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Dice Club flyerKASMs
Vile Imbeciles
Teeth Of The Sea
Dice Club @ Hoxton Square Bar & Kitchen, London
Sunday March 8 2009

 

 

 

The Dice Club goes ever so slightly psychedelic in its first band slot tonight. Wait a minute, what am I saying? There's no 'ever so slightly' about Teeth Of The Sea.

They're all boiling chants and hypnotic grooves, the band hunched in the dark as back-projections flicker, coaxing sounds only tangentally related to the ancient and accepted Rite of Rock out of guitar and bass and drums and electronics. As ever with this sort of stuff, I like it up to a point, but ultimately I wish it wasn't so....well, unfocused.

Afer a few lengthy and groovy krautrock-on-mushrooms mantras have unfurled themselves in my general direction, I find myself wishing there was a lead vocalist tugging everything along from the front-centre position. You know, like a normal pop group. Give us something to grab on to, a fulcrum around which the musioc can whirl. Teeth Of The Sea might reckon that to be a very reactionary attitude, but hey. Sometimes you just can't beat a counterpoint of conventionality amid the weirdness.

   

I last saw Vile Imbeciles some while back at the Luminaire, supporting Queen Adreena. They made a ripped-up post-Birthday Party racket, which, while quite good if you like rough edges with everything (and, by and large, I do) didn't quite bring enough of its own juice to the party.

Vile Imbeciles certainly haven't smoothed themselves down between then and now. They still rip it up; the edges are still jagged. The vocalist, pinstripe of suit and wild of hair, gives it the full blues-punk holler, as if Tom Waits and Sid Vicious are fighting for control of his psyche. Meanwhile, the guitarist lurches around like he's got a bad case of the collywobbles, sending out guitar lines like ripped paper.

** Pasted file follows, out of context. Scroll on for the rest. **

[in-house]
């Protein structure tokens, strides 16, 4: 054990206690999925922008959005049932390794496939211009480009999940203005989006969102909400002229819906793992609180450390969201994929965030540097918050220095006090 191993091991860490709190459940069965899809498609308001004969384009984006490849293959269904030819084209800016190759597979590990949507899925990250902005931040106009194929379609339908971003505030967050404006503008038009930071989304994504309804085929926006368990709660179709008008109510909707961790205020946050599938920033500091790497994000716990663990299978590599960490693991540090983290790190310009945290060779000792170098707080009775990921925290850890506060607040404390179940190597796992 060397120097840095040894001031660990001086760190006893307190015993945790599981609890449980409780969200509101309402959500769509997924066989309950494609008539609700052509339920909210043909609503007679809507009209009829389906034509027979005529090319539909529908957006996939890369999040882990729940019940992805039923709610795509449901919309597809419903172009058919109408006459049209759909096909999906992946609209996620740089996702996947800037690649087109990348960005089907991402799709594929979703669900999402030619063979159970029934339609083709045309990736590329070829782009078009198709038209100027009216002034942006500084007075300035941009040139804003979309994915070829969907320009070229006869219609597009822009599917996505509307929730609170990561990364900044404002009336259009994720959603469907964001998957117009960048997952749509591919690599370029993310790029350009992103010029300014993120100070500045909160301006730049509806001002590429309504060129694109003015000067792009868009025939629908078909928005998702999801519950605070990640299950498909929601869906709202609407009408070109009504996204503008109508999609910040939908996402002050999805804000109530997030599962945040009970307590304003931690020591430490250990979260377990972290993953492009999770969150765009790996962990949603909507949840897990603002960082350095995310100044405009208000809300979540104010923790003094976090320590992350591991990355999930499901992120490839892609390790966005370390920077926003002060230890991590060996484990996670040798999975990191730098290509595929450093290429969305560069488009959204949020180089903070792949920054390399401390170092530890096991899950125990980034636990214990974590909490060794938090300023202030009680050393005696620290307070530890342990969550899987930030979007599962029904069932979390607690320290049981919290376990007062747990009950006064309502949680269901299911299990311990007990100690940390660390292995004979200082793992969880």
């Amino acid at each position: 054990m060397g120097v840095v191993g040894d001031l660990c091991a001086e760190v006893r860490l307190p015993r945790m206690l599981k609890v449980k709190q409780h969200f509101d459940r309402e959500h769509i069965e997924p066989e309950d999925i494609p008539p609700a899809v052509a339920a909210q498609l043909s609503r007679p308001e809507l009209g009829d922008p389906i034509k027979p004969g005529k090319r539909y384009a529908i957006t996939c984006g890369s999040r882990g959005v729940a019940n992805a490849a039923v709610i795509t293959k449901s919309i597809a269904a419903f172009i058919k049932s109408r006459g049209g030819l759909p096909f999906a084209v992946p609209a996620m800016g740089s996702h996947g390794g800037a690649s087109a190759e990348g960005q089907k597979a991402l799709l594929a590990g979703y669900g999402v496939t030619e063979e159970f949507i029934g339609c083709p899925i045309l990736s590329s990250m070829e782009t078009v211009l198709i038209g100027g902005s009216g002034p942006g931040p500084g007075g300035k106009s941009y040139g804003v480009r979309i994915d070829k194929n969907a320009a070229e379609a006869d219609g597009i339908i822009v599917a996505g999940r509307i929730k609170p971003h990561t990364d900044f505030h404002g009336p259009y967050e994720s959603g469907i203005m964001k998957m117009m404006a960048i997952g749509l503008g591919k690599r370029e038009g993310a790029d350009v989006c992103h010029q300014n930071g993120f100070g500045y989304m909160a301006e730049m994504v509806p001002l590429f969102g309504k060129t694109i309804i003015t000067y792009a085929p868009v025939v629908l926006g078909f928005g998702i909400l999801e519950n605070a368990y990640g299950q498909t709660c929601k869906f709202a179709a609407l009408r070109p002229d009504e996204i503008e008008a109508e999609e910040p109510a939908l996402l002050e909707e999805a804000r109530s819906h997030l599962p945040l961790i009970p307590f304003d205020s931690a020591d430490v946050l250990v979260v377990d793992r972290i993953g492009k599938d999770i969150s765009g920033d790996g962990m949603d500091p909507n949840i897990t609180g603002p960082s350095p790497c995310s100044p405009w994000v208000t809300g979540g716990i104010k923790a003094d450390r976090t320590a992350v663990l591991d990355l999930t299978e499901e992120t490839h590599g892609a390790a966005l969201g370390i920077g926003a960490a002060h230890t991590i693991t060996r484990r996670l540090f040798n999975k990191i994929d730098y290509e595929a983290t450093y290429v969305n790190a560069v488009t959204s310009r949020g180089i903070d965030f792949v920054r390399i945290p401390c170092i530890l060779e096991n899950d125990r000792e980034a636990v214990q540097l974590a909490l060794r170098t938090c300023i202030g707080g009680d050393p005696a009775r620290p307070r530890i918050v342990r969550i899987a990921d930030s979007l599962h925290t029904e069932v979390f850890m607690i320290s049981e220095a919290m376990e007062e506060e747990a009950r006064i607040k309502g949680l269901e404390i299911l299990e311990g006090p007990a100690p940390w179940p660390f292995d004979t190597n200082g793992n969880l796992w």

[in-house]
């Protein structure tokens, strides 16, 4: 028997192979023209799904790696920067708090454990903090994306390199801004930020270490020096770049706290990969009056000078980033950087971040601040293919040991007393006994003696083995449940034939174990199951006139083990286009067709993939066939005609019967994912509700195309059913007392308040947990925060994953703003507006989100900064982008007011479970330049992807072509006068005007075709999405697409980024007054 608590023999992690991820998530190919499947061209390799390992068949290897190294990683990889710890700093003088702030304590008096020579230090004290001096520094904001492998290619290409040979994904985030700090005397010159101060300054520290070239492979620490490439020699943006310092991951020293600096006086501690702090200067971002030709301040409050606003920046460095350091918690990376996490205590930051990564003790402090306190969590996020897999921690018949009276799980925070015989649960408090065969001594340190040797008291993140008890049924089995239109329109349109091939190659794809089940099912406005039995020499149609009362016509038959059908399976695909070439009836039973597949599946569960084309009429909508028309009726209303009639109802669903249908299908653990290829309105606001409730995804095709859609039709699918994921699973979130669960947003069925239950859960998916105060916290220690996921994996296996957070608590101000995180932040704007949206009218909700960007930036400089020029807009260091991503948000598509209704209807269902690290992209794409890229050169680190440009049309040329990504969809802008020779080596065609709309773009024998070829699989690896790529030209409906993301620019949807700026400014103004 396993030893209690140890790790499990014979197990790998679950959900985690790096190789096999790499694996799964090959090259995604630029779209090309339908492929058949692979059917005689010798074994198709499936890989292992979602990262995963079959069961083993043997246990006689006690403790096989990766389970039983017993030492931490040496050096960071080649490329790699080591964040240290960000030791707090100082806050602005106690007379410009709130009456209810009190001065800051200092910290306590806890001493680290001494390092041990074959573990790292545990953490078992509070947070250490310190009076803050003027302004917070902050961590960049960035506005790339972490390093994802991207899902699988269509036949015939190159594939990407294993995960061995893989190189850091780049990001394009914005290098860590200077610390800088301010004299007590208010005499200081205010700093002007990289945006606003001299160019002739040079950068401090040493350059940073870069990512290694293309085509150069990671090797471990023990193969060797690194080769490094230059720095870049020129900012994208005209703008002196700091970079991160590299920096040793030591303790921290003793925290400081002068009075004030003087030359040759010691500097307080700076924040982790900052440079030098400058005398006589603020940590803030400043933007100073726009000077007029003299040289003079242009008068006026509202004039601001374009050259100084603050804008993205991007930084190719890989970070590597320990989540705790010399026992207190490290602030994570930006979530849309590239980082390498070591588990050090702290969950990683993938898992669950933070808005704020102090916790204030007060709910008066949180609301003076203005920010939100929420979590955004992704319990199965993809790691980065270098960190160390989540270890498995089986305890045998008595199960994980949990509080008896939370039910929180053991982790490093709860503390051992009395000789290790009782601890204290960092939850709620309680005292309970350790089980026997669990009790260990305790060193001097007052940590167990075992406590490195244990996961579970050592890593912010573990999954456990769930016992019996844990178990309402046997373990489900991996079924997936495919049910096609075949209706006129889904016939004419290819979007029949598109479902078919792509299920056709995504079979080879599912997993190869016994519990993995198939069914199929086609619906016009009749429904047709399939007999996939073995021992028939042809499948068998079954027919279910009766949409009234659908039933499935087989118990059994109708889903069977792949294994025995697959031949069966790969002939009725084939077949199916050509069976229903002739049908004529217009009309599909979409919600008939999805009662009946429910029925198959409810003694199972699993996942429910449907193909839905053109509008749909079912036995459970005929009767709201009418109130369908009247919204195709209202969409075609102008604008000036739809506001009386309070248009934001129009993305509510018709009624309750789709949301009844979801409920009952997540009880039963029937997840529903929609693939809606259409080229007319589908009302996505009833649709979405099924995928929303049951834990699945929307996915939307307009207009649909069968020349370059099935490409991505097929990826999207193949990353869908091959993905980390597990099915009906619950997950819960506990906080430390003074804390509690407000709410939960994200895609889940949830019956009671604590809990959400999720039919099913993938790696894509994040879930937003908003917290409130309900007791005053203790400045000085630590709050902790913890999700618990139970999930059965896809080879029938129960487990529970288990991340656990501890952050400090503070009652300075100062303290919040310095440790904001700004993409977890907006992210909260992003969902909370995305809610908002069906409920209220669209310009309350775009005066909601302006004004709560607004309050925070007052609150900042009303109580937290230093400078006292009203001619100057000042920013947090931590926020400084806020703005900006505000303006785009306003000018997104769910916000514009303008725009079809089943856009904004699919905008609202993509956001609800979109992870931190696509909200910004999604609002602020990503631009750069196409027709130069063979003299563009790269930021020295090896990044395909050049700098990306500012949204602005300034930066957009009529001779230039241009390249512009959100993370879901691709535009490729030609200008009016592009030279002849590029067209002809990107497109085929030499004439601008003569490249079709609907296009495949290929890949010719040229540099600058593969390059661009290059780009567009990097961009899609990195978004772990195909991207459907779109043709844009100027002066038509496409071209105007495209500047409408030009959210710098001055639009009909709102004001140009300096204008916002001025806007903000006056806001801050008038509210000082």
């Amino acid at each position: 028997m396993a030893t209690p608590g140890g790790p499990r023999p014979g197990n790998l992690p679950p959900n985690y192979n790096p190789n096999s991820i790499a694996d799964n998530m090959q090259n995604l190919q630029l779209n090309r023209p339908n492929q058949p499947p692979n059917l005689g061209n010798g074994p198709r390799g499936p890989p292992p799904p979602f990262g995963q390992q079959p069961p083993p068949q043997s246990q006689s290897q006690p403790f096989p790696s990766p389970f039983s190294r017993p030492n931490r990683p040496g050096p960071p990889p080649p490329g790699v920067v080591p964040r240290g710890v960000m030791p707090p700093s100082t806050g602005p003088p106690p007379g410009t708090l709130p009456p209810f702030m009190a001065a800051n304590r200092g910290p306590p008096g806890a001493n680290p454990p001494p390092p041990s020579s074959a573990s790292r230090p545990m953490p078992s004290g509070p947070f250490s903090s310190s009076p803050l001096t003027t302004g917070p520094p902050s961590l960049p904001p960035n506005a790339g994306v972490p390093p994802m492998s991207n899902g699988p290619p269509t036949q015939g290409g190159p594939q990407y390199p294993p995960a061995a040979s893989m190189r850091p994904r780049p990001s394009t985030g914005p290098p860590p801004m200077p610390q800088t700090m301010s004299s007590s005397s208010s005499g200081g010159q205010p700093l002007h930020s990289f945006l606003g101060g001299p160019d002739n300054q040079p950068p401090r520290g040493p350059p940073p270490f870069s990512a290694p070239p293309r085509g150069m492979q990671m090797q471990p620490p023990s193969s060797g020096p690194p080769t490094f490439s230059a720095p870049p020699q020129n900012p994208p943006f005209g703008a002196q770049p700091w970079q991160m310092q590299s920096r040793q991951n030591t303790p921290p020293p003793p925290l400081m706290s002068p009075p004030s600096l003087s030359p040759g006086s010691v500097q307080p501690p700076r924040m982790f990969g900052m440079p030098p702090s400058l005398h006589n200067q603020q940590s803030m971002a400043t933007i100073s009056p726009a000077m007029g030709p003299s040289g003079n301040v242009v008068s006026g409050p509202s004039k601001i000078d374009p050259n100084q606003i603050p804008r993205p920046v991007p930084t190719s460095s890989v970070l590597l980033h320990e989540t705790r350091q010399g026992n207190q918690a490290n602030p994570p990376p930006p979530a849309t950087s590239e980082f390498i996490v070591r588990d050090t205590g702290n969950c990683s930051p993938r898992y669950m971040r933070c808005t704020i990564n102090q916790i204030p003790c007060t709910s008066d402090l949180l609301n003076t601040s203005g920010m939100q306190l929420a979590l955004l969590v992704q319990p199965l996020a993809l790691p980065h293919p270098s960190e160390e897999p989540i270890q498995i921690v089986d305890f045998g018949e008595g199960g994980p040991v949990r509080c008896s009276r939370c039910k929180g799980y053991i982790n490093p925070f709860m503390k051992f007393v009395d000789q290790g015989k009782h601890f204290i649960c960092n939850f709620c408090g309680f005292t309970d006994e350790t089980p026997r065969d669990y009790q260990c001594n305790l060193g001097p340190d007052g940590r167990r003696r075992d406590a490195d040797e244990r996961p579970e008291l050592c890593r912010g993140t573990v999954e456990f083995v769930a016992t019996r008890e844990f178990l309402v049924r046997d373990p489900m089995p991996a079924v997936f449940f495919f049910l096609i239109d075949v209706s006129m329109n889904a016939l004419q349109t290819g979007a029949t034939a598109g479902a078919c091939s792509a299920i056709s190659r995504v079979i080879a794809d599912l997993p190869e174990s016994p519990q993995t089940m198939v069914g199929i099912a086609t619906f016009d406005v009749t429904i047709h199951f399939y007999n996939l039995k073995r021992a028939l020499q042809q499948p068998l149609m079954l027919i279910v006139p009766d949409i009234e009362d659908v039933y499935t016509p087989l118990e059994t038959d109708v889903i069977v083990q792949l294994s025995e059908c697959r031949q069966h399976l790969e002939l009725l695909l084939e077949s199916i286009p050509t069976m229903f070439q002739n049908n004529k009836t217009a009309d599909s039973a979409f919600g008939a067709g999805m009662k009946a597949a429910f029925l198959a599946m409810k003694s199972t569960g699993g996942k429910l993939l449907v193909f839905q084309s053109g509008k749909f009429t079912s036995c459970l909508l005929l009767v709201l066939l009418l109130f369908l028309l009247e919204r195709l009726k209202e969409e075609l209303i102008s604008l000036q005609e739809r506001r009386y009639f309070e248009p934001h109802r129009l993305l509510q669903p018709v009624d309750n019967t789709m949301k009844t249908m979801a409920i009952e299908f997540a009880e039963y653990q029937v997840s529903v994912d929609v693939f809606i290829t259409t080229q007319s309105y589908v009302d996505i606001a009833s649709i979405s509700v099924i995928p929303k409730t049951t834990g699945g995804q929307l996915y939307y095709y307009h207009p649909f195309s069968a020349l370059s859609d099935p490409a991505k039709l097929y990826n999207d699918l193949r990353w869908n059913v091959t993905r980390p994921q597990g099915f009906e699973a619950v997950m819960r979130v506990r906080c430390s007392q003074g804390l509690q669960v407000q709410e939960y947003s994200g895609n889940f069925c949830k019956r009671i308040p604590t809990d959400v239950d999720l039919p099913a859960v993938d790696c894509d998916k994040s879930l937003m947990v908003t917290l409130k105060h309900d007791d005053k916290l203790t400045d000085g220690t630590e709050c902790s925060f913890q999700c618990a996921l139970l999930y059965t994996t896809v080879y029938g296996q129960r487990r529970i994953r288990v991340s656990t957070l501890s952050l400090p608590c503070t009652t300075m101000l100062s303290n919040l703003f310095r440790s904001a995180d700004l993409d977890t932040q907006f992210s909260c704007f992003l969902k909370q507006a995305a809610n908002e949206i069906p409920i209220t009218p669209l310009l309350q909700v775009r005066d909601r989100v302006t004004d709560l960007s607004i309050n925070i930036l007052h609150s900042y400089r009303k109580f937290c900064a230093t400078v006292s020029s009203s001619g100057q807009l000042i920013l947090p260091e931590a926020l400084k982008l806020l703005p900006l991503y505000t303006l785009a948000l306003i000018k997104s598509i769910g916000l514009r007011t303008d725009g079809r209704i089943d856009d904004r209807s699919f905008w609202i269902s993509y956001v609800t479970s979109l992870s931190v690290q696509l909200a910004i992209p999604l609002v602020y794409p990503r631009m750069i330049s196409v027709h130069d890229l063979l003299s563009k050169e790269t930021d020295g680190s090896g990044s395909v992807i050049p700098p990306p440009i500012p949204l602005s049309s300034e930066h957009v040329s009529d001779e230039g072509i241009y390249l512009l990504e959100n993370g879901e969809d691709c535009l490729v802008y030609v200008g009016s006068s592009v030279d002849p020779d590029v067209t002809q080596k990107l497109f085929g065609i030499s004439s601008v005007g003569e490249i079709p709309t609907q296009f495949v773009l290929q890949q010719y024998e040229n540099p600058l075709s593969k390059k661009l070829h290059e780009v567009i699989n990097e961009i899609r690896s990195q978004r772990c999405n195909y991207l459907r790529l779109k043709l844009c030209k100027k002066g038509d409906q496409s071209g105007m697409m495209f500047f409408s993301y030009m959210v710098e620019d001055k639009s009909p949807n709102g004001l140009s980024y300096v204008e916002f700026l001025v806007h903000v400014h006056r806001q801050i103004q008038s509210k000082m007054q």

It's effective stuff, but if that looks like somewhat faint praise...well, yes, I suppose it is. I keep wanting Vile Imbeciles to really cut loose and take it all somewhere else, but they never quite do. They're a sum-of-their-influences band, and while I like to think they've got it in 'em to go to that somewhere else, they ain't there yet.

The never-ending KASMs tour of London hits Hoxton tonight. Not that this is an unusual development: KASMs are always hitting Hoxton. So far, Hoxton hasn't hit back. KASMs are all about precision and destruction. Their songs are tightly-coiled springs that suddenly shoot out bursts of energy; controlled, structured things that suddenly go KAPOW! - and it's in those KAPOW! moments that vocalist Rachel Mary Callaghan hurls herself bodily off the stage, regardless of whether anyone or anything is in place KASMsto break her fall.

Tonight she manages to surprise me with her mad dives into the audience, even though I've seen KASMs several times before and I know what's coming. One minute I'm framing a neat photo of Rachel on stage, next minute she's vanished from my camera screen and only a frantic scrabble in the crowd shows where she's gone.

In a way, it's good that this element of the KASMs show still has the capacity to surprise, because I've always contended that in the end it'll become too much of a commonplace thing. Well, we haven't got there yet. KASMs are still a casually lobbed hand grenade into the officers' mess, still a heady amalgam of nailed-down rythms and clang-and fizz guitar, and occasional bursts of head-first audience interaction. For KASMs, that's not a crowd down there. It's a target.

 

 

Essential links:

KASMs: Website | MySpace
Vile Imbeciles: MySpace
Teeth Of The Sea: MySpace

Dice Club: MySpace

For more photos from this gig, find KASMs by name here.

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